Against any of several incumbent Senators: "My opponent is not an evil individual. But his commitment to business interests is extreme. When he voted last year that a victim of gang rape should have been forced to submit her so-called conflict with fellow employees to company arbitration, it took business interests past any sort of common sense. None of us wants excessive business regulation, but telling telling that teenager that going to the law would get her fired is not an acceptable approach."
Against most any Republican: "My opponent is not evil. But his commitment to business interests is extreme. In the final few months of Republican deregulation, small children died from eating contaminated peanut butter. The company responsible knew the product was contaminated, but they sent it to American tables anyway. My opponent honestly believes the loss of profits provides enough incentive for corporations to act responsibly, and government should not interfere. I think those children should not have died, and executives should have gone to jail when they did. It's an honest disagreement, and on election day you'll have a chance to choose."
I'm not sure such an approach would satisfy my friend. But it appeals to me.
The Congress should not be involved in writing or rewriting private contracts. That's just not how we should handle matters in the United States Senate, certainly not without a lot of thought and care..."
- - Senator Jeff Sessions (R-AL), October 6, 2009
On a teenager ordered by a corporation not to report a brutal rape
The professor, interviewed by some national publication was completely mystified. "I can't understand how Reagan won; nobody I know voted for him." I recall it as a reaction to the 1966 California election of Ronald Reagan as Governor. It was a signpost for early epistemic enclosure, a cocoon existence from real life. He should have extended his circle of friends.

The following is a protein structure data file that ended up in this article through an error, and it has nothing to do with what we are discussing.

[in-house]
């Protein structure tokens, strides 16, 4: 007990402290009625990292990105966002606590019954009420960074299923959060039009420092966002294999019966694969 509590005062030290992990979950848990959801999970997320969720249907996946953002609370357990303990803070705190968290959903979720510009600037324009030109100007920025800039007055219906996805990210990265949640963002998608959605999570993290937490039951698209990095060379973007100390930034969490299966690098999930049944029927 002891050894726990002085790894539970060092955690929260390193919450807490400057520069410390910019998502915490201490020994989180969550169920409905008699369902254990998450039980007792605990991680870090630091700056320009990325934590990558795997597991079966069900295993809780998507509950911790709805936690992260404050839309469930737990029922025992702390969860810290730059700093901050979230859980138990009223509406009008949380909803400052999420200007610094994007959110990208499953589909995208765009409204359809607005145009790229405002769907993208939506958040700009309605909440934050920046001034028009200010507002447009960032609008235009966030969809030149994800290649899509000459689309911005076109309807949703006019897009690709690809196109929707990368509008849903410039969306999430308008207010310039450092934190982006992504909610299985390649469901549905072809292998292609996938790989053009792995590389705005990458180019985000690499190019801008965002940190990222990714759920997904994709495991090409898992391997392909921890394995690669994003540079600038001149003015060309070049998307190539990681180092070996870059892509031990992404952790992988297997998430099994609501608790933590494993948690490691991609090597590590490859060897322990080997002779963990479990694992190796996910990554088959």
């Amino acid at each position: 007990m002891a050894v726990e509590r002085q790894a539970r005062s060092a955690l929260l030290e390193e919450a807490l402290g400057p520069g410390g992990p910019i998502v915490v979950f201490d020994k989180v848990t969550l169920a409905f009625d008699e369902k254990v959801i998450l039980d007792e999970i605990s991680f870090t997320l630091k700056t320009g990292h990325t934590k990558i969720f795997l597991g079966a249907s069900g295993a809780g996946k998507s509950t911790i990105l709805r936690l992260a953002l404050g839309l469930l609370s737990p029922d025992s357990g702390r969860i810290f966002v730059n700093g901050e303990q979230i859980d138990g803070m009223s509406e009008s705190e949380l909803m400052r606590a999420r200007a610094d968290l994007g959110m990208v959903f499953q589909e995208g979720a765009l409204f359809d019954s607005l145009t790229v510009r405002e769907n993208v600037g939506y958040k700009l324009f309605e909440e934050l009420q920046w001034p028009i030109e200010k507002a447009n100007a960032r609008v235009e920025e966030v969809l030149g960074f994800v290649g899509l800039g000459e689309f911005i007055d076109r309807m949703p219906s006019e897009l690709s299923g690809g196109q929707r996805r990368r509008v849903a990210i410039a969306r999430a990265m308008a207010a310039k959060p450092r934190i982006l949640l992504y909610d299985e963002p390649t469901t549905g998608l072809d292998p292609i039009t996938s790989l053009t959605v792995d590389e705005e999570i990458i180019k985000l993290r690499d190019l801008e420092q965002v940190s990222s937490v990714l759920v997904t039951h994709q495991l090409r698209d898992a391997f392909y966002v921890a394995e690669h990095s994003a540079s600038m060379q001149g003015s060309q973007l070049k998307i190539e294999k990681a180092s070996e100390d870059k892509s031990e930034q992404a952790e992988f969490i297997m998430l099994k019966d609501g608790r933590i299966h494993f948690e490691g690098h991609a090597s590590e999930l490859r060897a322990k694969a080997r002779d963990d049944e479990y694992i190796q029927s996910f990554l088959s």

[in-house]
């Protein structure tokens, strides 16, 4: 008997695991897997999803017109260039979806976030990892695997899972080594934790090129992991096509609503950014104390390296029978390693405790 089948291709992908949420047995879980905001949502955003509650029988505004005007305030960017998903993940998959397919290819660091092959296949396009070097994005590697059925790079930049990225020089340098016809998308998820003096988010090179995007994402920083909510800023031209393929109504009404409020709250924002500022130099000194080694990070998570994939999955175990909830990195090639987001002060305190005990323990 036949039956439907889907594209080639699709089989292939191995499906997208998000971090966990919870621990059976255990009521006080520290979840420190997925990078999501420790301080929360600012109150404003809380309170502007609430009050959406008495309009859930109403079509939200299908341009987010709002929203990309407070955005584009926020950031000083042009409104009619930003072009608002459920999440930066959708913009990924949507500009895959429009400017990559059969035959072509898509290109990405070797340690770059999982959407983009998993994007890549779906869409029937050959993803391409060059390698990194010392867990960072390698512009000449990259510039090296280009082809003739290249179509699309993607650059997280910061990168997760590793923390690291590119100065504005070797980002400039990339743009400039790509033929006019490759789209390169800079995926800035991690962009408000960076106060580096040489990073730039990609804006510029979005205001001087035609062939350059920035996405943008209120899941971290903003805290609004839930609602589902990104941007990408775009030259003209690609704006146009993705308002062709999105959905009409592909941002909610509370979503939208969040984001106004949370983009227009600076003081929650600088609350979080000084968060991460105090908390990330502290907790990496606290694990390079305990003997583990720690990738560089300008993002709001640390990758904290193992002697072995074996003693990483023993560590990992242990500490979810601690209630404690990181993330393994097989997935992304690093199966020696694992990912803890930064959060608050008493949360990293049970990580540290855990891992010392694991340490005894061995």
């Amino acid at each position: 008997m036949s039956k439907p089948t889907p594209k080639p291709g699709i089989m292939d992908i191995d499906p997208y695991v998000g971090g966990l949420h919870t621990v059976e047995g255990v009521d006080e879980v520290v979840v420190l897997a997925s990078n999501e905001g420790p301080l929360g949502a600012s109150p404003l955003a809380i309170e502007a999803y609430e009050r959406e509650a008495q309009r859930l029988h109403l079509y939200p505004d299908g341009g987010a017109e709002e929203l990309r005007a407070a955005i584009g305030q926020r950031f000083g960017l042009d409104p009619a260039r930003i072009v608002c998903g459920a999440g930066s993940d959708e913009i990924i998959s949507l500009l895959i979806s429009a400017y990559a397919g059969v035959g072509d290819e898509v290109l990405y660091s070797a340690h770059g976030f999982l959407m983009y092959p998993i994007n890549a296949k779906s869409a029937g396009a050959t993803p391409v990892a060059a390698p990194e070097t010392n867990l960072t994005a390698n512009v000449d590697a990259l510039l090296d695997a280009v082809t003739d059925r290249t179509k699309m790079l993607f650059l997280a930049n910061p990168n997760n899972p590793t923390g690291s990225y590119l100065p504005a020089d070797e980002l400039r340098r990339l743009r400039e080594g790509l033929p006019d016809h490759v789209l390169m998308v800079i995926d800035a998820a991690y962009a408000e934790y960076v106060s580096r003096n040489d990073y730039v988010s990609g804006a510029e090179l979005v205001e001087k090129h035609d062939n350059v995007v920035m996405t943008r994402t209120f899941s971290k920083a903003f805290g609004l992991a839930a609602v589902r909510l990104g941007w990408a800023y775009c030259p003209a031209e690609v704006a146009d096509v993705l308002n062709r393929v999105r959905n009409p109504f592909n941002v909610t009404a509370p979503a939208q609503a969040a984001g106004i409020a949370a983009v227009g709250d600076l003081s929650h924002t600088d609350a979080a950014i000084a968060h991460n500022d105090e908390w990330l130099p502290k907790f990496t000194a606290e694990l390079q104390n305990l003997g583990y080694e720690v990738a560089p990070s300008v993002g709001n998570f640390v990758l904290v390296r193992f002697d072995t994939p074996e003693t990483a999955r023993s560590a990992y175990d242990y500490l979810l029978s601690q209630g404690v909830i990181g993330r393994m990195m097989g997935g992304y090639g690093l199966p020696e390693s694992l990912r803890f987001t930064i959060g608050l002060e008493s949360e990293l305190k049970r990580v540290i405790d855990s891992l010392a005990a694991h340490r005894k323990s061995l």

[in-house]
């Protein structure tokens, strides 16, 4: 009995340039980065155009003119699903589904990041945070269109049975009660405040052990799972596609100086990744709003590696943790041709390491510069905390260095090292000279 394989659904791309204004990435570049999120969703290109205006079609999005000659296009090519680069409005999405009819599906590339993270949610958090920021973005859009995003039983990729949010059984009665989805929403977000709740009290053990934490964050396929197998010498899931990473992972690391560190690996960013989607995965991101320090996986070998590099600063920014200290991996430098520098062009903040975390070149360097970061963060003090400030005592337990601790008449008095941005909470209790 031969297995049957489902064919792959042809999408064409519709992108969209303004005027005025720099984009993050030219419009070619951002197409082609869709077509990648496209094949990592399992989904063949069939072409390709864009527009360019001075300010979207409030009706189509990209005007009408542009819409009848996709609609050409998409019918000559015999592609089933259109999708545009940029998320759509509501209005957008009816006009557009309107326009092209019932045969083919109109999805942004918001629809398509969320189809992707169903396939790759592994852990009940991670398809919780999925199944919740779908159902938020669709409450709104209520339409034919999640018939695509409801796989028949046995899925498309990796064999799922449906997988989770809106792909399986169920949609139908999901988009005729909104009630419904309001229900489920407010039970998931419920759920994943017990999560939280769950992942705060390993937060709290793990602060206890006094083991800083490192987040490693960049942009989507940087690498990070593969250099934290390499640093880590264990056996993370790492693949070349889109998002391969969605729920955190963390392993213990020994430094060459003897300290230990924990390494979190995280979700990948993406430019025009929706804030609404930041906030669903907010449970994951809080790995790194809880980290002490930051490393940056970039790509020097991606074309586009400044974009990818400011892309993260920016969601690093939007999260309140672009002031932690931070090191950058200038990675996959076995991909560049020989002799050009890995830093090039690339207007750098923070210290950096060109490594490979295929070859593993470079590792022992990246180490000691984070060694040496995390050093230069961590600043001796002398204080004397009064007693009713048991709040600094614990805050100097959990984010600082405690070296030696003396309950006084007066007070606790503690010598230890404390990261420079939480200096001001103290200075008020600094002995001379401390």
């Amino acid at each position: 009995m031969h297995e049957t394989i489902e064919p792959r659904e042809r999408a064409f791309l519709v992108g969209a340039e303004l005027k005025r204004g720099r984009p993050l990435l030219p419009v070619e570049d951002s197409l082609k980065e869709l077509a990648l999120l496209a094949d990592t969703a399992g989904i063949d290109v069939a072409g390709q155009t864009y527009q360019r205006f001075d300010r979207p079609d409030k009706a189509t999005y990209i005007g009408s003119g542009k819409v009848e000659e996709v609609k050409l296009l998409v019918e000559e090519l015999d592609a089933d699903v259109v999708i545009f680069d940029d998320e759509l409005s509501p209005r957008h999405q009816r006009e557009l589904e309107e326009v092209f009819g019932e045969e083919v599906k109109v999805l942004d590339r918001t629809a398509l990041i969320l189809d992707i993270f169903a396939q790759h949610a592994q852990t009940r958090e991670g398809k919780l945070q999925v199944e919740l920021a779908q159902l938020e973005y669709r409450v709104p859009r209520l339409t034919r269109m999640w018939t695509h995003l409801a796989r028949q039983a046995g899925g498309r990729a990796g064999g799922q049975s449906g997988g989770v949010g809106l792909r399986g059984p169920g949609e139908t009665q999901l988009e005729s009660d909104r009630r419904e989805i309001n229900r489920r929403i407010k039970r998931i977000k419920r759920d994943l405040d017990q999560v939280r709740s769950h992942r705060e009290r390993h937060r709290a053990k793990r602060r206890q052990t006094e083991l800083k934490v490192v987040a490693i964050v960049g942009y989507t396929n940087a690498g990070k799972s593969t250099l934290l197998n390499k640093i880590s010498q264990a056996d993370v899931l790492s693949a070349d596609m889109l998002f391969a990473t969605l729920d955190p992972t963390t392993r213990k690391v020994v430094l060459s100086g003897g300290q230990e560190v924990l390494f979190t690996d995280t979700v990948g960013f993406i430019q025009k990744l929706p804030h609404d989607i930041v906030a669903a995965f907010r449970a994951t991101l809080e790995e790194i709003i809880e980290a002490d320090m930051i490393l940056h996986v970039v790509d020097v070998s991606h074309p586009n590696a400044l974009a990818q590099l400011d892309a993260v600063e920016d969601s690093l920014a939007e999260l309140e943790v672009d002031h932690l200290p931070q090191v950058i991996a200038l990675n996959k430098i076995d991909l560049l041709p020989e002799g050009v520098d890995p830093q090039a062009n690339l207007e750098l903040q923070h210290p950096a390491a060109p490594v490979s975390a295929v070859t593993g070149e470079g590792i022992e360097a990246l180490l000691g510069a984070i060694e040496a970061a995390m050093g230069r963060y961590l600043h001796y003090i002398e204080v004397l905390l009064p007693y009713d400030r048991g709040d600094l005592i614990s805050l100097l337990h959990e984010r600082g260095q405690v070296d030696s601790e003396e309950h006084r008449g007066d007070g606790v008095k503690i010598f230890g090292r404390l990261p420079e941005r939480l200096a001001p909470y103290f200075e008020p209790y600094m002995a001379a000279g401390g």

The story may not be true. I have seen it repeated most often to cover, improbably enough, the Nixon re-election in 1972. Pretty much everyone but McGovern knew the night before the election what the day after the election would look like. As Massachusetts goes, so goes the District of Columbia. As Foster Brooks put it, if McGovern had run against Goldwater, nobody would have won. Still, the story is perfect. If it didn't happen, it should have.
The problem with cocoons is that, to some extent, everyone lives in them. Most of those I know are co-workers, church goers, or family members. Not entirely representative of American society. Primary election winners occasionally crash and burn when they forget that activists within their own political party are usually a minority within a minority.